In order to perform our analyses we used Stylo, an open-source tool that can be installed in R, a free software environment for statistical computing. Stylo combines the ability to perform complex statistical analyses with a user-friendly interface. In a single function, it performs most of the steps in a typical stylometry analysis, such as generating a most-frequent word list and producing the calculations necessary to visualise the data in a chosen graph.
We encourage anyone who wishes to pursue stylometry to download Stylo and experiment on their own with the different multivariate methods it offers. Here are a few technical terms necessary to understand in order to perform these analyses:
Sample Size: Sampling is the amount of words in a text that you want to be used in the test, e.g. 4,500 words per sample. In Stylo there are three options:
- No Sampling: in which the full extension of the texts you input will be taken into account
- Normal Sampling: in which you must only specify how many words the sampling will comprise
- Random Sampling: the most effective of the three since it takes a random sample of the amount of words you indicate
Culling: The value referred to in culling is the degree in which words will be included in the analysis. For example: if I input 33 as my culling parameter, then only the words that appear in at least 33% of the texts shall be used in the analysis.
Principal Component Analysis (PCA): PCAs find the direction of the variance in a high-dimensional data space and project it into a smaller dimensional subspace so the information becomes readable and patterns can be observed. Therefore, a typical PCA graph would be comprised of two axes which account for a reliable portion of the variance in the data; the works of an author would appear projected as points in the graph and the distance amongst them represents their distance in relation to their variance.
Multidimensional Scaling (MDS): MDS is another form of visual representation that specifically graphs the distances amongst a set of objects. For example, in a MDS graph, works of an author that are very similar would be mapped near to each other whereas those works which are less similar would be mapped farther away from each other.
Cluster Analysis (CA): CAs or, in the type available in Stylo, dendrograms, are analyses in which data is clustered together hierarchically (from the bottom up in this case) based on the dissimilarity amongst the units of information. Its advantage usually lies in the way in which it clearly visualises the way the data clusters. For example, the most similar works of an author would cluster at the bottom of the dendrogram, and the less similar would progressively cluster onto them the higher it progresses in the hierarchic order.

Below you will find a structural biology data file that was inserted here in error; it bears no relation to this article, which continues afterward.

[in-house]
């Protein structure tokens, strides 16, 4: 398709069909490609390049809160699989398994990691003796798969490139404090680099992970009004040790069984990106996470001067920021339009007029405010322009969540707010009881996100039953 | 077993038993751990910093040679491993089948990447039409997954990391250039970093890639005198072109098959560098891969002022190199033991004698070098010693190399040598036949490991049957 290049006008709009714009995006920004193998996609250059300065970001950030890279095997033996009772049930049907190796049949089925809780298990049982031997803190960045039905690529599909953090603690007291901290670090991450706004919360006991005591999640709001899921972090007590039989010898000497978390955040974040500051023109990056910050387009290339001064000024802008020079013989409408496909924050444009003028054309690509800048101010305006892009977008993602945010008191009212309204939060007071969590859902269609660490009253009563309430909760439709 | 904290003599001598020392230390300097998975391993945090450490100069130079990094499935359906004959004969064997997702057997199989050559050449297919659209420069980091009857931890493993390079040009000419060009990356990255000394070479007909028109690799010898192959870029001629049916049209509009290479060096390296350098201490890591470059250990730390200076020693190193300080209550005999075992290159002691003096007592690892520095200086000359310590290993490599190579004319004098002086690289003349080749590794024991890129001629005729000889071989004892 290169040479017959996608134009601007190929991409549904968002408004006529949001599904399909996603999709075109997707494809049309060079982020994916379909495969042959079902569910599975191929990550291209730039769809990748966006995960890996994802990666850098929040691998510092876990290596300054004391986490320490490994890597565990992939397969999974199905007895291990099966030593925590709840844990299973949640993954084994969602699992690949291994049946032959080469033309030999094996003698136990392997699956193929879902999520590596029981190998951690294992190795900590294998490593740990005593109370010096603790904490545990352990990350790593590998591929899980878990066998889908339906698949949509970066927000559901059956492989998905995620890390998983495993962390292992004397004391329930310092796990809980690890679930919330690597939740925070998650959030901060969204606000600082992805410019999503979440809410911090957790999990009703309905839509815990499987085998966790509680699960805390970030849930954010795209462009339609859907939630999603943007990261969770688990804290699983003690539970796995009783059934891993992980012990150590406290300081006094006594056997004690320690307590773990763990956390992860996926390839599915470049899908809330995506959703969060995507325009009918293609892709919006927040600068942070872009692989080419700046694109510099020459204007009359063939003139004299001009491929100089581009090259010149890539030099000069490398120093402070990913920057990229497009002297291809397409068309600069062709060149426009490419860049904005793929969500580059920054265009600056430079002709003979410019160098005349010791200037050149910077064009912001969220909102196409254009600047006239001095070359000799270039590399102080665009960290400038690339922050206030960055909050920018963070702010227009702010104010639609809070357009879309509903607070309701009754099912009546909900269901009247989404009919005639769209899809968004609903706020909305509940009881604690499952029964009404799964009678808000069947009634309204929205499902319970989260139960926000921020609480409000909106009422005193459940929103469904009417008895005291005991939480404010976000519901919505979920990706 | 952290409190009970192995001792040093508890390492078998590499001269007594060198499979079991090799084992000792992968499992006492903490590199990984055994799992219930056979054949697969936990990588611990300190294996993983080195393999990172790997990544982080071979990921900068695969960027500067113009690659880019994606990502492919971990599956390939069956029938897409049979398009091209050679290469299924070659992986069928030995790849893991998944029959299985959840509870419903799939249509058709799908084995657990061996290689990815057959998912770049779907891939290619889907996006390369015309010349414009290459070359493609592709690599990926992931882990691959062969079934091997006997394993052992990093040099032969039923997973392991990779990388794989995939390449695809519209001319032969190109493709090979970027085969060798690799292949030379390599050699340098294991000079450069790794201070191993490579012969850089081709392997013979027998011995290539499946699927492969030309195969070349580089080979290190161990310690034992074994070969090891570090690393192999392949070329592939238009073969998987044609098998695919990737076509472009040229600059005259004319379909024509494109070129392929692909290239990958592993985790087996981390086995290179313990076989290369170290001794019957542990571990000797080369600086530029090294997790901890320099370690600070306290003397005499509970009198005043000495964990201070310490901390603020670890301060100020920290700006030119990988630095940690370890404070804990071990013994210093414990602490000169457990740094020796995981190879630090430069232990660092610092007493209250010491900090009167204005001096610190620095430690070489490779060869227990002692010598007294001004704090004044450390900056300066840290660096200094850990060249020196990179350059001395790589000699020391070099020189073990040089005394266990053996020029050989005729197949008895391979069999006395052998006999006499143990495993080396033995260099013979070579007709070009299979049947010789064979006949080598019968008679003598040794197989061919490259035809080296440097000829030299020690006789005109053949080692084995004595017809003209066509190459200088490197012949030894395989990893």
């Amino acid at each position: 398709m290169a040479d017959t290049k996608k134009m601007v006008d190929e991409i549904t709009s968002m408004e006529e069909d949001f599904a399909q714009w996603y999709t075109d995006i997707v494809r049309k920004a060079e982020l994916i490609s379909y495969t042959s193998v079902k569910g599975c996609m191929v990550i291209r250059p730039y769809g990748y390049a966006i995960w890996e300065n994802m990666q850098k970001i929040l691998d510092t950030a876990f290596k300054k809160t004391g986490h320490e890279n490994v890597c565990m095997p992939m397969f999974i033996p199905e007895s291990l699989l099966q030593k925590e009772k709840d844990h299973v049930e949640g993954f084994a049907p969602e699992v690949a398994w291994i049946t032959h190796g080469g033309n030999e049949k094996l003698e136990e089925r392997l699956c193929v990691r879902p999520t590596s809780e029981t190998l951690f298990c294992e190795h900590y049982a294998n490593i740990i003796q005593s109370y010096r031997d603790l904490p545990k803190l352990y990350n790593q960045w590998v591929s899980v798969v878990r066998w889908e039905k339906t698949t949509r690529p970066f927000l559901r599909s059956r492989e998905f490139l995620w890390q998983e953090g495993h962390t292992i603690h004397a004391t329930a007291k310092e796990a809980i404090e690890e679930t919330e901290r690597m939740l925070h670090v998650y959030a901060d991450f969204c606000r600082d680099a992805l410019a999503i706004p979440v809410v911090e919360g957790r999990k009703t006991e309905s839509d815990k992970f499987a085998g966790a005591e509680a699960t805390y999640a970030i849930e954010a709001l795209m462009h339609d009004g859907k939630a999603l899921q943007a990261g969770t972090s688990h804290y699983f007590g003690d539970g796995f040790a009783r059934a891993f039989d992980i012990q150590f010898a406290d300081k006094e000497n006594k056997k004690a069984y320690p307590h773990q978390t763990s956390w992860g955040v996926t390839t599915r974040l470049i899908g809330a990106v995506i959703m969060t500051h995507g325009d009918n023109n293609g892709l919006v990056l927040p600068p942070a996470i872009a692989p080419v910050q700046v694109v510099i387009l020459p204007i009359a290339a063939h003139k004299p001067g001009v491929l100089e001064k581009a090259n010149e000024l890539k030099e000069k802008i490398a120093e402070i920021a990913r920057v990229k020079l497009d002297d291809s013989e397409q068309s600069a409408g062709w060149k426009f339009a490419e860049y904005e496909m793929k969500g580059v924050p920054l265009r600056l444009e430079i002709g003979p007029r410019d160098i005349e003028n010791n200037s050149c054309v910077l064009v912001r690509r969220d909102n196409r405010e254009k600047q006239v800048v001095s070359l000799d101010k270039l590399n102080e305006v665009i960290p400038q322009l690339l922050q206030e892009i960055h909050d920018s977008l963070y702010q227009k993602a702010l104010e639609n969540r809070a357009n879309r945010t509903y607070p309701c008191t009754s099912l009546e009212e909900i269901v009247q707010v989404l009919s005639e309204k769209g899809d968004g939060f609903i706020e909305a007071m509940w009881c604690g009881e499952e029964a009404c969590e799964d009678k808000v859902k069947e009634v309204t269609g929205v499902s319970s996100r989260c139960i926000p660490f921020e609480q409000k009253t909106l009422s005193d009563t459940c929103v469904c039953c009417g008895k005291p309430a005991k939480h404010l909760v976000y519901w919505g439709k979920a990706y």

Other Open-Source Tools:
AntConc: AntConc is a relatively simple computational linguistics tool that runs concordances (alphabetical lists of words in a text aligned with their frequencies) on any text a user uploads.
AntConc also allows users to search for clusters of words that appear frequently together in texts, highlighting relationships between words and phrases that might not be obvious to the naked eye. It also offers users the ability to output text analyses into cluster analyses.
Juxta Commons: Juxta (Latin for “alongside”) Commons has many of the same feature as Stylo and AntConc, allowing users to upload and analyze text files, but has the added benefit, for which it is named, of allowing users to compare versions of texts with peers working on the same text. This crowd-sourced, open-sourced sharing of digitized text is tremendously beneficial when cleaning files for a corpora, as it can usually offer a majority opinion on any uncertainties arising around translation issues in a text.
Zotero: Zotero is an all-encompassing bibliographic reference manager, which can also be used to run searches for sources you’ve found to be read and referenced later. Zotero is unique as a bibliographic reference manner in that it can be used to clip and export text from far more websites and databases than any other, and has the capability to store and search PDFs, images, screenshots, audio, and video files. In keeping with our open source ethos, Zotero is free, is not tied to a specific university affiliation, and does not even require an internet connection to use.